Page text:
Family doctors fear new Quebec regulation will make it harder to see patients in need

Family doctors in the province are urging the Quebec government to reverse course on proposed regulations which they say would further limit access to health care in the province.

General practitioners fear that the regulation will prevent them from providing care to unregistered patients who come to their office using the walk-in service, even those coming from Guichet d’accès à la première ligne (GAP), a service Quebec Health Minister Christian Dubé promotes for people who don’t have a family doctor.

According to the new regulations, patients registered with the Guichet d’accès à un médecin de famille (GAMF) will receive priority, so if a family doctor wants to take on other patients, they will have to justify their choice.

“If I see a patient who doesn’t have a family doctor at a walk-in, I can currently choose to take care of them if I judge that they have significant health needs. I do this by only signing a form, sent to the Régie de l’assurance santé du Québec,” said Chantal Guimond, a family doctor and the president of Réseau MAclinique.

Now, she says, she and her fellow physicians will have to justify their decision to provide care to patients who come from the family doctor access desk.

“I listened to them, I partially took charge of the problem, I want to see them again to continue providing care, but this puts the brakes on that,” said Guimond.

Dr. Anne-Marie Beaulieu says she fears having more paperwork because of the new rules. If for example, a family of two parents with two children ask her to register and take care of their new, third child, she will have to fill out even more forms than she currently has to do.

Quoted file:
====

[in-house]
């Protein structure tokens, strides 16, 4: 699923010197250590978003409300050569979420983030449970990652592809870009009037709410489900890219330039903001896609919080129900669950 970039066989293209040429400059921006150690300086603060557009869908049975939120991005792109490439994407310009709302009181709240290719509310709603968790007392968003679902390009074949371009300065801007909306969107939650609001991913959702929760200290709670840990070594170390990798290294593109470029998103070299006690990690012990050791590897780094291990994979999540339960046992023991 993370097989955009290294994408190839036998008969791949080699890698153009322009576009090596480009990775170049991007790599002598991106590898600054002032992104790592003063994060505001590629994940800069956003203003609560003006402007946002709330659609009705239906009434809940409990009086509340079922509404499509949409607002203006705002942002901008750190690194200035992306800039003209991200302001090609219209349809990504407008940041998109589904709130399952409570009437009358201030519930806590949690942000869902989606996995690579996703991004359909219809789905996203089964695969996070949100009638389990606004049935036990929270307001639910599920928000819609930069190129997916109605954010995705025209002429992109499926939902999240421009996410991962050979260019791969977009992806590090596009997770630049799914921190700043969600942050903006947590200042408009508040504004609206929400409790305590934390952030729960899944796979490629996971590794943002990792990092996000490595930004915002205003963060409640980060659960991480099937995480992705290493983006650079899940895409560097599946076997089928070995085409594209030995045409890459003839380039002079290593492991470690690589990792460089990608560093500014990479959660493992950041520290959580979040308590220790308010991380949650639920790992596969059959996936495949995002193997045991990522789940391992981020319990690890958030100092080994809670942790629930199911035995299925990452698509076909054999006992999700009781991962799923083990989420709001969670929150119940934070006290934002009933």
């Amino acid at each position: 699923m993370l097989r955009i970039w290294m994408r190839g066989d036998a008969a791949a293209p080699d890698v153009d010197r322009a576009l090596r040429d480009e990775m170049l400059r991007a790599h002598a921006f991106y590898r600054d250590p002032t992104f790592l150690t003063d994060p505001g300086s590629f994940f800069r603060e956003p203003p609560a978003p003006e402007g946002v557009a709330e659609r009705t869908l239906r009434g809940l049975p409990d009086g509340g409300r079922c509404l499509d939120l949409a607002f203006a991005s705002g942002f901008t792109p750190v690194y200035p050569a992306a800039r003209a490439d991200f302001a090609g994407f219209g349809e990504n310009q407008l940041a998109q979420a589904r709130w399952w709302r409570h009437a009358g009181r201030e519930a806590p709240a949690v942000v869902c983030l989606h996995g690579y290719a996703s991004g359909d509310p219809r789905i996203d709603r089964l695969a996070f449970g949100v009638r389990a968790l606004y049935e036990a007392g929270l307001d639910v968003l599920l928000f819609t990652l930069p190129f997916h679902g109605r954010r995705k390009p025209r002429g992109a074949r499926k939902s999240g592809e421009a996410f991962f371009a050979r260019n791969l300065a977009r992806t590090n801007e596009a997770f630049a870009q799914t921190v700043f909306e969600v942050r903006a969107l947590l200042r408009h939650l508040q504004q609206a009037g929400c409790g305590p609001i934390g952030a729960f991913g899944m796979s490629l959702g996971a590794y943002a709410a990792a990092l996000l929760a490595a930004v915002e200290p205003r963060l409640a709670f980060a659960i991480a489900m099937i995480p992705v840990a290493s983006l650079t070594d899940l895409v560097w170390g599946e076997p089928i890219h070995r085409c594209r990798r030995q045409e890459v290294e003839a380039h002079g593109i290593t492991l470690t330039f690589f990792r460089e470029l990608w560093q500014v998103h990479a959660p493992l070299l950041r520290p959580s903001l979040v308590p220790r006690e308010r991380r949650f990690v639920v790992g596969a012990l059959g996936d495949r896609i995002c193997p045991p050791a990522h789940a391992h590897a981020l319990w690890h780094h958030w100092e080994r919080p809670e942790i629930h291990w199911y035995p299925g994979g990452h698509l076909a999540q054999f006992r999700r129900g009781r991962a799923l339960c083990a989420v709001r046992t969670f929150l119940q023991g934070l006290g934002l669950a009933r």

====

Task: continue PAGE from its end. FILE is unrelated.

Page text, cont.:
She says she already spends an average of 10 hours per week on “administrative paperwork.”

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Several weeks ago, the federation representing Quebec’s general practitioners (FMOQ) sent a letter to Quebec Health Minister Christian Dubé asking him not to implement the new regulations. (Sylvain Roy Roussel/CBC)

However, while the regulations do provide for certain exceptions such as the care of members of the same family, meaning a new baby could therefore be followed by the same doctor, the answer wasn’t clear to Beaulieu.

Dr. Marc-André Amyot, the president of the Fédération des médecins omnipraticiens du Québec (FMOQ), the federation representing general practitioners, says the rule change “risks freeing up less time for doctors who want to provide clinical services to patients.”

Several weeks ago, the FMOQ sent a letter to Quebec Health Minister Dubé — who wants doctors to take care of 13,000 vulnerable patients still waiting at the GAMF — asking Dubé not to implement the new regulations.

“I am not suggesting there aren’t any access issues. On the contrary, we know that it is difficult,” said Amyot.

Last Friday, the FMOQ said the regulations would negatively impact the professional autonomy of family physicians working in th province.

A family doctor looking to accept a patient who isn’t registered with the GAMF must get prior authorization from a medical coordinator, a process they family doctors say “largely eliminates the clinical judgment that a physician must exercise regarding whether a patient would benefit from registration.”

The consultation period for the regulation has just come to an end, meaning the Legault government could make changes to it.

But the health minister’s office continues to say that the regulation prioritizes patient care for those who need it most..

“It is our responsibility to ensure that vulnerable patients are treated as a priority in the health system,” said Dubé.

“We are talking here about Quebecers living with HIV or having suicidal thoughts, in particular. Caring for a new patient should not be to the detriment of a person who is vulnerable. It is therefore entirely logical that these people should be given priority care.”


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